The mother is over to ease me into childbirth, as I waddle through my last days of pregnancy. We haven’t shared a habitat in a while and have different approaches to things—life, people, food—although when it comes to hospital visits, my mother has much more bravado than I do. She has, after all, squeezed twins out, had valve replacements and dealt with ICUs like it’s second nature to her.
We are both currently in parenting modes in different ways, as she cares for me and I do the same for the little one kicking away inside of me. And then of course there are my two resident feline offspring, who have also sensed that something’s up, so they are ever so gentle and clingy with me, and we also have conversations about the same. The husband, who still doesn’t speak Cat finds it fascinating to hear an ongoing dialogue that me and Nadia (my first born) or Bravo (my three legged James Bond of a cat) have at 6 am every day. Nadia seems concerned that our relationship will change, and I assure her that it won’t, and before she knows it, my child and her will be buddies. Bravo doesn’t have any such apprehensions, and is in a “more, the merrier” kind of zone.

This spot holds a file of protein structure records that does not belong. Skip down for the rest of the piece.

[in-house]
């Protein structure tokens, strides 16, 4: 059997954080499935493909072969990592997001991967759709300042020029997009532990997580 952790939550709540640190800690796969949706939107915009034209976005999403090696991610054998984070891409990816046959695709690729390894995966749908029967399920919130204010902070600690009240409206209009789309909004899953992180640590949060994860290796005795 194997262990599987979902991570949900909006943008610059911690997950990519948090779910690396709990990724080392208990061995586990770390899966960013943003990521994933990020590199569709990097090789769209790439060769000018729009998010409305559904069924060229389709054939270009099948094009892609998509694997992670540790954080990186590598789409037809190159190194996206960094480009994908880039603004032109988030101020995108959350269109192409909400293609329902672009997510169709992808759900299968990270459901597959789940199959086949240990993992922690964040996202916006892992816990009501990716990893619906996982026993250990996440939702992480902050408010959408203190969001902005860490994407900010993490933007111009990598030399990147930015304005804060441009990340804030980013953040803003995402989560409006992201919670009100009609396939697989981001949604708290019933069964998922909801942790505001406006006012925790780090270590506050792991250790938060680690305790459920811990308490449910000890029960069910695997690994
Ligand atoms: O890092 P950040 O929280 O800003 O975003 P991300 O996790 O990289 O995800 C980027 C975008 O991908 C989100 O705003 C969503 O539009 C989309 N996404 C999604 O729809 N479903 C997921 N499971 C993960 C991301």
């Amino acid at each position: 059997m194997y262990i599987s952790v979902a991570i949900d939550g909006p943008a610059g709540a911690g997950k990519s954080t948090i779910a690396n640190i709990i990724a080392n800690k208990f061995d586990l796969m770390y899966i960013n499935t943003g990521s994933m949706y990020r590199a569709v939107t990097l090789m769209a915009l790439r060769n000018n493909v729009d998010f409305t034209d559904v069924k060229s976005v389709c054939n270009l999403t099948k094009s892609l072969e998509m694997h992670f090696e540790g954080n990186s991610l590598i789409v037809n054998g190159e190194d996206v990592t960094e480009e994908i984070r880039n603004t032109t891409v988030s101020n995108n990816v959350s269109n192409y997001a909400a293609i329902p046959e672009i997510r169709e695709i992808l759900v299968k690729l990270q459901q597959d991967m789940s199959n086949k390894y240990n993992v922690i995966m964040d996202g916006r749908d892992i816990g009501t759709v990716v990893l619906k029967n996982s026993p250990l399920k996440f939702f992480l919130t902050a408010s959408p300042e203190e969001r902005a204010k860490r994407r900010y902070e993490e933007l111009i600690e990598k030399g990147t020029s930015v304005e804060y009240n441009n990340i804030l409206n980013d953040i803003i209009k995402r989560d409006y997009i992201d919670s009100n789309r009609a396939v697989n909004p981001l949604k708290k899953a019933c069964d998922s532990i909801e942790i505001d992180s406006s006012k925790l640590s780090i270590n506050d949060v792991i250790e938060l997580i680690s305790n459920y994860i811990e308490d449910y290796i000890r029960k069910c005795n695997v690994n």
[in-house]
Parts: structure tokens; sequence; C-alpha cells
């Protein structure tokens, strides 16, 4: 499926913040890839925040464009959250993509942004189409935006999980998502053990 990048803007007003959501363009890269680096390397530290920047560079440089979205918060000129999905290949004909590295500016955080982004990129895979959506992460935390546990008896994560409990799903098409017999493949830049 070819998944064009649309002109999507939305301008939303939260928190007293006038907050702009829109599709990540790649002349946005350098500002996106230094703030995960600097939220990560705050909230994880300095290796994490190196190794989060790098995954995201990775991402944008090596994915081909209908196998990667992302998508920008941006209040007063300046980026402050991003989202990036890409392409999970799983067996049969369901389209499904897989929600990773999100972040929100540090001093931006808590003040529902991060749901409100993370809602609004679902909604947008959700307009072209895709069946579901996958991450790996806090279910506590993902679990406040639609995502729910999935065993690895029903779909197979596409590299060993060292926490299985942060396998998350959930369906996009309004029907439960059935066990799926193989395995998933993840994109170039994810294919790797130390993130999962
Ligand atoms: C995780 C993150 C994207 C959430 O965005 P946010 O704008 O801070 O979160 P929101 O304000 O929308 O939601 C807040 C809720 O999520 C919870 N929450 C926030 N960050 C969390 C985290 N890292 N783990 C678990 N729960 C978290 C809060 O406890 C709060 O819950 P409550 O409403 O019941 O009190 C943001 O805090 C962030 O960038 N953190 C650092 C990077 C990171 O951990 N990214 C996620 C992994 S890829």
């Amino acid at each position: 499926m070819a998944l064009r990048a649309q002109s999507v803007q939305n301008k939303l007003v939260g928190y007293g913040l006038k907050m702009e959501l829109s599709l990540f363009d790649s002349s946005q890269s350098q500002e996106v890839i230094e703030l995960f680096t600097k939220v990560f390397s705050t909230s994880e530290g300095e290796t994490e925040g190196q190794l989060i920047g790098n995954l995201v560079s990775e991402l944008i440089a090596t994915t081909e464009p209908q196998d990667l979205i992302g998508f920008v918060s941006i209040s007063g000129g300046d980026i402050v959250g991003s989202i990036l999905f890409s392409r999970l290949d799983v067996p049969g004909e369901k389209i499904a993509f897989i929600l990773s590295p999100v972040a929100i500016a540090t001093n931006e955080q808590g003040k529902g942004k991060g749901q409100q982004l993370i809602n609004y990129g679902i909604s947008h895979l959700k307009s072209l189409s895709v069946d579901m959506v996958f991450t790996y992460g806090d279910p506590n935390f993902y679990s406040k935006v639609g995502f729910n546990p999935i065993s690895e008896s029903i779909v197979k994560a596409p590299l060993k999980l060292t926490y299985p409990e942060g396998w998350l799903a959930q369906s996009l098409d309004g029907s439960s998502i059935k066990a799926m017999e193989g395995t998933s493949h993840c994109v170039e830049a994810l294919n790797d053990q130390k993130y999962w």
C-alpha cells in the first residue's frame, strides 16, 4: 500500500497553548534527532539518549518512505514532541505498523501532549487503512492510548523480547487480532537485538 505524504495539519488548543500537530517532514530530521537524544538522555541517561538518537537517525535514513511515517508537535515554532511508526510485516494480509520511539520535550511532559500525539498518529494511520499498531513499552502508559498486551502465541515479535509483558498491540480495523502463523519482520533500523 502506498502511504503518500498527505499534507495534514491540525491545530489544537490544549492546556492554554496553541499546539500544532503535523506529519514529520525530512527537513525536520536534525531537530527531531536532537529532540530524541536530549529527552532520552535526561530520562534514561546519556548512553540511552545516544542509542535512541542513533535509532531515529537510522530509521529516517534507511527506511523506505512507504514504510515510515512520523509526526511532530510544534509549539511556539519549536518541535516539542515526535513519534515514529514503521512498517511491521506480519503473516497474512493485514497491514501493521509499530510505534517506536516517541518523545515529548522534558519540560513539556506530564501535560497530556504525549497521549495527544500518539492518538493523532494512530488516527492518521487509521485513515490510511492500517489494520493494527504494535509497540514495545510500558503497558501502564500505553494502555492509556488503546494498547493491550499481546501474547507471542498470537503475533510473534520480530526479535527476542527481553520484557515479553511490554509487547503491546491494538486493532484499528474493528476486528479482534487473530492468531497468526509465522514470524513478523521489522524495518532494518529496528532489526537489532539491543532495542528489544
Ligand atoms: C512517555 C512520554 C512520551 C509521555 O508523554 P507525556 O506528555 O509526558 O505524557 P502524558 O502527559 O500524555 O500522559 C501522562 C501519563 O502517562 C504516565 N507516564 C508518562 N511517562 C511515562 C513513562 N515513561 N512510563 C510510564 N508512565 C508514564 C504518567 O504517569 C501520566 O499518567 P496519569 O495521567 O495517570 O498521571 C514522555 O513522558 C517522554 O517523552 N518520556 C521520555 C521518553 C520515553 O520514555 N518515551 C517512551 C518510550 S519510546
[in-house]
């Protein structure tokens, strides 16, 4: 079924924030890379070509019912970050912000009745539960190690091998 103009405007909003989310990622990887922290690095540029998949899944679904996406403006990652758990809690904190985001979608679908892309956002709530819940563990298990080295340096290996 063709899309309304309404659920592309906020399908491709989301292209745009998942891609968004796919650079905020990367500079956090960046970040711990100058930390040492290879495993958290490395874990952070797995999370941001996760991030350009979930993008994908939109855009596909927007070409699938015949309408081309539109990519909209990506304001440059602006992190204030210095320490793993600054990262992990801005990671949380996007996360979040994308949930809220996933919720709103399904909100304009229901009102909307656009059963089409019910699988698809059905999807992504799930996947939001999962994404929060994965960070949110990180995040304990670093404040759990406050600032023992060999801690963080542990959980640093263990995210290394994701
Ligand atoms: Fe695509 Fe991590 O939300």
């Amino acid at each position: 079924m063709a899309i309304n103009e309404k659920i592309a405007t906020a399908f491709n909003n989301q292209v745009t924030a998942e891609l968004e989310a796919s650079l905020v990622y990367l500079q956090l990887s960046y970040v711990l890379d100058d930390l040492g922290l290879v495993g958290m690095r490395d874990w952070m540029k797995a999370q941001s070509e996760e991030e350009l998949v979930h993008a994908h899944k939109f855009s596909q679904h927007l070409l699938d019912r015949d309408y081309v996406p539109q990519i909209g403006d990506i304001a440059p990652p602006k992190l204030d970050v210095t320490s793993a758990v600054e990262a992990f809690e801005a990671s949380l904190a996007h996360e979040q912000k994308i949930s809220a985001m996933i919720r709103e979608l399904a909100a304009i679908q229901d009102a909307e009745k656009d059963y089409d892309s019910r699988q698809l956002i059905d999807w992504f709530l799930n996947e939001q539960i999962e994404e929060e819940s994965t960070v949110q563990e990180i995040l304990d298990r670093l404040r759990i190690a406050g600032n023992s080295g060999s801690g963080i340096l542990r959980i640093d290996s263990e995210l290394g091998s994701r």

I have always wondered whether I’d make a good mother—even though I have had (and continue to have) a pretty good innings with four legged babies— the fact that one day, my two-legged offspring could tell me (as I do to my mom) that what I’m doing doesn’t make sense, and here is a better way, rattles me.
I also have a high benchmark to live up to, as mine is nothing short of a super mom. She has balanced work, parenting, social life and family ties immaculately, and is a top scorer in each of these spheres. She loved her job till the very end (after having worked close to forty years) and won many accolades in her long career, and is still fondly remembered as a teacher. As a mother, I think she did a pretty good job of us, me and my twin siblings, though she still laments, “If only I had more time. If I could only have stayed at home..”
The problem with being a parent is that one never ceases to be one— it’s a process that begins, but never ends, like it hasn’t for my mother— I had better come to terms with that. And it’s not about cleaning poop or washing butts or feeding or any of the chores. It’s about always putting someone else’s interest before yours. Marriage doesn’t necessarily teach you that; hopefully, becoming a parent does.
Am I ready for it? I don’t know, but will soon find out.